Thursday, April 18, 2013


The Agony of the Collision

A recent motion decision dealt with the standard of care in emergency situations.

In Dubois v. Ford Credit Canada Leasing, 2012 ONSC 7311 (S.C.J.), the plaintiff was a passenger in a vehicle being driven by Gunn.  An oncoming vehicle crossed into Gunn's lane and he swerved left to avoid the accident.  Unfortunately, the other driver also swerved and they collided.

Gunn brought a motion for summary judgment on the basis that his actions occurred in an emergency situation and he was not negligent on the basis of the "agony of the collision" principle.  Justice Spence reviewed three formulations of the test for negligence in an emergency:

1.  Which focuses on whether the driver was driving with the skill and care expected of a reasonable driver at the time and place in issue;
2.  Which provides that the driver has a duty to extricate himself and his passengers from the situation with safety if possible, but his conduct is not to be judged by the standards involving deliberation and the opportunity for careful and conscious decision.  He is not negligent for failing to adopt the best course of action in the light of hindsight;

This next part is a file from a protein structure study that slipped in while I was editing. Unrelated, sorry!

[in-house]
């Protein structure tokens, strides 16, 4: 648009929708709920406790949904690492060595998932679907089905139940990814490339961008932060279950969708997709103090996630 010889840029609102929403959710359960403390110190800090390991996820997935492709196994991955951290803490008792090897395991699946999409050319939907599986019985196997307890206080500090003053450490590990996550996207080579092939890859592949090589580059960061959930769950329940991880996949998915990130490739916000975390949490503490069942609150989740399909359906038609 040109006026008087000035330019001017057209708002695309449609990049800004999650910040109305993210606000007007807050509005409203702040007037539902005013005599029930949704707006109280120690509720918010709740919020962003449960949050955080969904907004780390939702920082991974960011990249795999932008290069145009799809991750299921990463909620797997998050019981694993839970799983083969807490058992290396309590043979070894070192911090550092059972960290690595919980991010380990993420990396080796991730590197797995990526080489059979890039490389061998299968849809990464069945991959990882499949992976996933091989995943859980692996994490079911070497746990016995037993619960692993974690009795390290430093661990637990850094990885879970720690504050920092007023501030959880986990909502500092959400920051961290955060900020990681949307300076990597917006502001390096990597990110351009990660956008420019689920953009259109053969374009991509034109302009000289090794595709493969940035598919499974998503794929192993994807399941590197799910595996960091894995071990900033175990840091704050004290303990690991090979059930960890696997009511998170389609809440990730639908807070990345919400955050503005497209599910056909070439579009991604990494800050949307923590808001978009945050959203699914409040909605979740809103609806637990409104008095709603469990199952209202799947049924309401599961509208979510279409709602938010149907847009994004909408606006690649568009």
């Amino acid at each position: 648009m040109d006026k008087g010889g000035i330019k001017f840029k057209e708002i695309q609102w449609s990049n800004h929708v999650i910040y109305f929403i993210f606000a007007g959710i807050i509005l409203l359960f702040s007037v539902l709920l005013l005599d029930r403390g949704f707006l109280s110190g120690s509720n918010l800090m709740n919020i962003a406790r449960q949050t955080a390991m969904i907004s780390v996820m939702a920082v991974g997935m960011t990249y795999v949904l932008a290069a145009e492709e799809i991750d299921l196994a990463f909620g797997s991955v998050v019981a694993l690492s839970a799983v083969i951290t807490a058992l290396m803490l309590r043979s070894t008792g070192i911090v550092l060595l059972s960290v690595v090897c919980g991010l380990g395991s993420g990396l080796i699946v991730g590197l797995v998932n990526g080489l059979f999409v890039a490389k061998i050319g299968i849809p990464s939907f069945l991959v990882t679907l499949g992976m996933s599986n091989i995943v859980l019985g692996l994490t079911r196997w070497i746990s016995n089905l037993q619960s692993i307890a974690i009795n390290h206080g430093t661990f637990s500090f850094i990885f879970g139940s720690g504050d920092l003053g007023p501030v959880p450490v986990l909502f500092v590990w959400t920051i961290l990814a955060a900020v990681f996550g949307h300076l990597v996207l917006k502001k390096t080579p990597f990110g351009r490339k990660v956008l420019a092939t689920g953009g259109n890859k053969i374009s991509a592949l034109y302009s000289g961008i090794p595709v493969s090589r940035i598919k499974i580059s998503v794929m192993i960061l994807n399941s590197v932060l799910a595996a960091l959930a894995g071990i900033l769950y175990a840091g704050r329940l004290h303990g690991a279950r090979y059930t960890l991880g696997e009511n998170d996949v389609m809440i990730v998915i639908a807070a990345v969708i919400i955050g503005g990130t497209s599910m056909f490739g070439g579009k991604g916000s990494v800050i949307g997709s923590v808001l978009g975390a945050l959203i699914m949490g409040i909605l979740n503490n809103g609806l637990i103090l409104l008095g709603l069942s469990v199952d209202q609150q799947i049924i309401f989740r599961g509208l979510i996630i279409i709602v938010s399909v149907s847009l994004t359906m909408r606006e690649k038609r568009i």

3.  Which provides that if driver A loses control and seeks to apportion blame on B, A must show that B became aware or should have become aware and had an opportunity to avoid the accident.

Justice Spence concluded:

[39]  The conclusion to be drawn from the above analysis is that the test to be applied is properly set out in the first formulation on the understanding that, as emphasized in the second formulation, a driver in the “agony of a collision” generated by an emergency, may properly be considered to have acted reasonably even though his conduct might not be considered reasonable if it had occurred in circumstances that offered a reasonable time for decision.

Justice Spence dismissed the motion for summary judgment, as there were competing expert opinions and the potential for unfairness to the plaintiff, who was an innocent passenger. Although the decision is an interesting summary of the "agony of the collision" principles, it also imports a fairness component, which introduces a new factor in the analysis.

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